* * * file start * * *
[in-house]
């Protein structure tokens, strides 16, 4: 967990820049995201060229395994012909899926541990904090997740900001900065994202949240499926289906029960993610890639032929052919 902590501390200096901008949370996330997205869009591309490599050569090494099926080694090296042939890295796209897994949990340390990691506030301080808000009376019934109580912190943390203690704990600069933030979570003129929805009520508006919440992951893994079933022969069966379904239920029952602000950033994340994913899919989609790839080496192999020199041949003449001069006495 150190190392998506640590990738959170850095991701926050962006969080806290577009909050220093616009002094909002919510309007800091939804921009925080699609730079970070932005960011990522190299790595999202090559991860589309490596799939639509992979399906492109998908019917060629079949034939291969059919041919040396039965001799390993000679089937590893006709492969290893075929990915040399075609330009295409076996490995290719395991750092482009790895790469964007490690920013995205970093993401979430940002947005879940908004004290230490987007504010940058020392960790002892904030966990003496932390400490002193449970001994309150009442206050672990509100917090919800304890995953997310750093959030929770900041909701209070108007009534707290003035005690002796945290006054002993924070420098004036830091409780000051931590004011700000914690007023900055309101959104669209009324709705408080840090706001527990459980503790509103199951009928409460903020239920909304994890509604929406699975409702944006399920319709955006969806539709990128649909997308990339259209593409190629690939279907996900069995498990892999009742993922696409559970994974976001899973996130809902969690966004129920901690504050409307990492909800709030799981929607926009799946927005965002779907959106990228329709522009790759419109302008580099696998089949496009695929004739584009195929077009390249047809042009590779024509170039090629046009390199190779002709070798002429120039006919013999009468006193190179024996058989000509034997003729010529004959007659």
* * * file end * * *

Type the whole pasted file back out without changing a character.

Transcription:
[in-house]
């Protein structure tokens, strides 16, 4: 967990820049995201060229395994012909899926541990904090997740900001900065994202949240499926289906029960993610890639032929052919 902590501390200096901008949370996330997205869009591309490599050569090494099926080694090296042939890295796209897994949990340390990691506030301080808000009376019934109580912190943390203690704990600069933030979570003129929805009520508006919440992951893994079933022969069966379904239920029952602000950033994340994913899919989609790839080496192999020199041949003449001069006495 150190190392998506640590990738959170850095991701926050962006969080806290577009909050220093616009002094909002919510309007800091939804921009925080699609730079970070932005960011990522190299790595999202090559991860589309490596799939639509992979399906492109998908019917060629079949034939291969059919041919040396039965001799390993000679089937590893006709492969290893075929990915040399075609330009295409076996490995290719395991750092482009790895790469964007490690920013995205970093993401979430940002947005879940908004004290230490987007504010940058020392960790002892904030966990003496932390400490002193449970001994309150009442206050672990509100917090919800304890995953997310750093959030929770900041909701209070108007009534707290003035005690002796945290006054002993924070420098004036830091409780000051931590004011700000914690007023900055309101959104669209009324709705408080840090706001527990459980503790509103199951009928409460903020239920909304994890509604929406699975409702944006399920319709955006969806539709990128649909997308990339259209593409190629690939279907996900069995498990892999009742993922696409559970994974976001899973996130809902969690966004129920901690504050409307990492909800709030799981929607926009799946927005965002779907959106990228329709522009790759419109302008580099696998089949496009695929004739584009195929077009390249047809042009590779024509170039090629046009390199190779002709070798002429120039006919013999009468006193190179024996058989000509034997003729010529004959007659």